Azerbaijan’s government had been pushed hard to free several jailed young activists, but their release last week left a bitter aftertaste in the repressive Caucasus republic. The European Union welcomed the October-17 amnesty, but government critics say Azerbaijani officials made an unsavory show out of it.
Four young democracy activists had to address a letter of repentance to their President Ilham Aliyev to be included in the list of 80 prisoners pardoned by the president. Upon release, two of the young men, Bahtiyar Guliyev and Elsevyar Mursalli, brought flowers to the grave of President Aliyev’s father and predecessor, Heydar Aliyev.
The civil-rights group NIDA said its members were pressured to write the apology-letter since the authorities are trying to exonerate themselves for arresting “young people, political activists, rights defenders, bloggers for their civil activism.”
There is hardly an international democracy watchdog left that has not accused the Azerbaijani government of rounding up critics on trumped-up charges. Its chairmanship of the Council of Europe’s committee of ministers notwithstanding.
The European Union chose to focus on the positive, however. “We greet this amnesty as a positive first step in reversing the trend of recent months. We urge the authorities to build upon this step by extending the amnesty to other individuals belonging to civil society organization who currently face imprisonment,” the EU said in an October 20 statement.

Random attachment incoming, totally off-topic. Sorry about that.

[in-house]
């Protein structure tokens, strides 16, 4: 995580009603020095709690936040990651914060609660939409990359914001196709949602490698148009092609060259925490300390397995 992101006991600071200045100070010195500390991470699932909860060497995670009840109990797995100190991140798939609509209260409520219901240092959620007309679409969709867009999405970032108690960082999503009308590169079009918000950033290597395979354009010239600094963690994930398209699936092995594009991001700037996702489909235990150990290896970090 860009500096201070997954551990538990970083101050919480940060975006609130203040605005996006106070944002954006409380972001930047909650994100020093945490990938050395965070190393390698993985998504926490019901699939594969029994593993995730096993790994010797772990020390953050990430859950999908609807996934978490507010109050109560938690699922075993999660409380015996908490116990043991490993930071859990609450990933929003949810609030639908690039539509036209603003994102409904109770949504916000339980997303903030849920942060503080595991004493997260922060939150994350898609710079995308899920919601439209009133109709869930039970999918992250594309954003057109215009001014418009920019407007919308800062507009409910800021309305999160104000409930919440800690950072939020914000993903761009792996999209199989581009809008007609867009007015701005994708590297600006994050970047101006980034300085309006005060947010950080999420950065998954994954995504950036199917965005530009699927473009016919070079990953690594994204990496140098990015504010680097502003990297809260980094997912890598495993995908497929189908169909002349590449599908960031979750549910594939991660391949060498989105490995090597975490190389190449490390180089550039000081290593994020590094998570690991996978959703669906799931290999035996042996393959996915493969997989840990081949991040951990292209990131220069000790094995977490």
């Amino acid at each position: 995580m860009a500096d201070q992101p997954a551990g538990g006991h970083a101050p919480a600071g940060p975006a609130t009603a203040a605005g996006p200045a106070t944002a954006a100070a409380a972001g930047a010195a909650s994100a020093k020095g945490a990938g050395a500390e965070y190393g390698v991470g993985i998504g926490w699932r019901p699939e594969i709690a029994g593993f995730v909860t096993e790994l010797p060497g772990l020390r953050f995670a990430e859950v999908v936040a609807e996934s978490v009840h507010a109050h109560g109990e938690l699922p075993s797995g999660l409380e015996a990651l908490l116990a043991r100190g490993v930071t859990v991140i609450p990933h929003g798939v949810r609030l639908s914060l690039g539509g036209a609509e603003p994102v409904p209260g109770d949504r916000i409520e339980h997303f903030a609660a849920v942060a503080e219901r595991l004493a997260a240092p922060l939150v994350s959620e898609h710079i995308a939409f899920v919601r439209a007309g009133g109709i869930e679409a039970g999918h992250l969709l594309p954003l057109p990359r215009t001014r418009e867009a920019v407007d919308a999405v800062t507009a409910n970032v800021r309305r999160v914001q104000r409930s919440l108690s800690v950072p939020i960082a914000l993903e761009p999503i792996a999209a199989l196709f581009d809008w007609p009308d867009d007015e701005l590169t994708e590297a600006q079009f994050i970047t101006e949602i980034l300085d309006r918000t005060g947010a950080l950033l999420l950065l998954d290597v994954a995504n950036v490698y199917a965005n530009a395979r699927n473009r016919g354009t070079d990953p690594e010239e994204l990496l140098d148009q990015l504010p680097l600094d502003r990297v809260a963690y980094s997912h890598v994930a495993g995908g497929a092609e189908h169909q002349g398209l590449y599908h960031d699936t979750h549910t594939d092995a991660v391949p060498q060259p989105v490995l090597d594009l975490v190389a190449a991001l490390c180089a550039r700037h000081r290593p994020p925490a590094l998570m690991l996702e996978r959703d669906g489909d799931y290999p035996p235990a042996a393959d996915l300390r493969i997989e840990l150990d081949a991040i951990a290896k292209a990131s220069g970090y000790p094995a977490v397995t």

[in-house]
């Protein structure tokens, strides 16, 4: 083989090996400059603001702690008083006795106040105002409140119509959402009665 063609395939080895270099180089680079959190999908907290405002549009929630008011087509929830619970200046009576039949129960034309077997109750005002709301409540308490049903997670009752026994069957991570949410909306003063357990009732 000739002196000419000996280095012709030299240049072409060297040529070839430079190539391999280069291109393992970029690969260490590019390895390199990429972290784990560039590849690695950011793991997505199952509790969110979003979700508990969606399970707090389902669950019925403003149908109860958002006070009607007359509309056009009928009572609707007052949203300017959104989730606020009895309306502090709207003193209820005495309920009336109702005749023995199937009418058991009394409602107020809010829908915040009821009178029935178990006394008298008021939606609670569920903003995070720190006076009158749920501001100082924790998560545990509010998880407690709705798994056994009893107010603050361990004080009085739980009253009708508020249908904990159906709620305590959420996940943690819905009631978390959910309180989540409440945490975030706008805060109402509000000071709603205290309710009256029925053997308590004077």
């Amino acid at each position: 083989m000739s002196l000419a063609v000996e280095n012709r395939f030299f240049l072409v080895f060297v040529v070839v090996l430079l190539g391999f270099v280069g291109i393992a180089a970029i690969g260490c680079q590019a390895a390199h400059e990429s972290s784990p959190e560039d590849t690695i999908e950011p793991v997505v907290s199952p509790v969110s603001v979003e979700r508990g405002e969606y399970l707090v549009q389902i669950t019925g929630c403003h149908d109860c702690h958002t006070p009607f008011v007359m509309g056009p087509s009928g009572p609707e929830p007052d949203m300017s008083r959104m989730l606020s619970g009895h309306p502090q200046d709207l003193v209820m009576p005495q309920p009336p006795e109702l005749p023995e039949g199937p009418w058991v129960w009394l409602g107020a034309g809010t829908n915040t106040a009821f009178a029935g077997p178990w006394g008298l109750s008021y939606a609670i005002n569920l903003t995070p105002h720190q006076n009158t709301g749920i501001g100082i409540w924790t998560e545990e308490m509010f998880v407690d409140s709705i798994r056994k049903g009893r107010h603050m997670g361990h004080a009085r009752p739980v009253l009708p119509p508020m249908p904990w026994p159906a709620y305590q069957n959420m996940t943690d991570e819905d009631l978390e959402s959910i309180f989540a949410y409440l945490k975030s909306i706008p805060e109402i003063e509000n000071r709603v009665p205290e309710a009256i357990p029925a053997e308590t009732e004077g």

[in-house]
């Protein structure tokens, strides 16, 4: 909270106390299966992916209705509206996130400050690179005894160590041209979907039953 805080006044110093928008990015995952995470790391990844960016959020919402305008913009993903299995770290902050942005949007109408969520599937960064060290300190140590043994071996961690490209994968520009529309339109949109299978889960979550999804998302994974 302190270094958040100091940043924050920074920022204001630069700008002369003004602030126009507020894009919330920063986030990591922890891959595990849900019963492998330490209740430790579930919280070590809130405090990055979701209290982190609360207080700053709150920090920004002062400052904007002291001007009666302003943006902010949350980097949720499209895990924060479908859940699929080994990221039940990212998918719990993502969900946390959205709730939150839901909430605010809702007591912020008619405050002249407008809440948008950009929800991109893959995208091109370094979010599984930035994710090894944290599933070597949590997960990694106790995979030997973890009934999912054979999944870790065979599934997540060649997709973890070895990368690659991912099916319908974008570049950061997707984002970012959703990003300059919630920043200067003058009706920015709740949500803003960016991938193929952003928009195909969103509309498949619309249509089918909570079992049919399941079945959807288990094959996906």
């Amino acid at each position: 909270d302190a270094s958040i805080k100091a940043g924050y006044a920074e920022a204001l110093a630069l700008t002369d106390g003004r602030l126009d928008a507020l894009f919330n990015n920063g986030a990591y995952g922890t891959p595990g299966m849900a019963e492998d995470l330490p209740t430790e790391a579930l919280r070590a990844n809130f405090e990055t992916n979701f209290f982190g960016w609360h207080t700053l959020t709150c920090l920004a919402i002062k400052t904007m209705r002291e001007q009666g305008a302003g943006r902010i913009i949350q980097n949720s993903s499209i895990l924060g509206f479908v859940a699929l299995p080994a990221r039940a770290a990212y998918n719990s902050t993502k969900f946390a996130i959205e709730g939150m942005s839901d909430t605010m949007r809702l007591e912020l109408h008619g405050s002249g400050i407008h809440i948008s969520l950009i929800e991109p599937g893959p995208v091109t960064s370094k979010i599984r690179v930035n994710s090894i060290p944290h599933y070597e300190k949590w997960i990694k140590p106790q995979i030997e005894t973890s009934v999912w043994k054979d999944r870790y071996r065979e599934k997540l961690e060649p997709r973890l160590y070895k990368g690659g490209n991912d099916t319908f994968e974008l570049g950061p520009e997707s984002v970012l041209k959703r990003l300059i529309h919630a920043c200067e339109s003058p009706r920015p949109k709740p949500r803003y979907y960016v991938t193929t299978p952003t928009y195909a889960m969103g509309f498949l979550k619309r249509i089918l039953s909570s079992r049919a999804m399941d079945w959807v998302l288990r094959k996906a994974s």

The list of such jailed individuals most prominently includes Leyla Yunus, a longtime rights and civil diplomacy activist. Facing spy charges and, allegedly torture, in prison, Yunus was nominated for Europe’s top human rights award , the Sakharov Prize for Freedom of Thought, and came in third.
Despite an international push to free her, the chances for Yunus’ release don’t seem too good at this stage. Western powers take a critical but careful approach toward energy ally Azerbaijan, while Yunus is not the type to make remorseful pleas, as her recent letter from prison suggests.
“[T]heir goal is not just the destruction, but brutal torture, insults, and physical torment, when death becomes a desired escape from the terrible suffering,” she wrote her husband Arif Yunus, who is also under arrest, in a letter published by Meydan TV.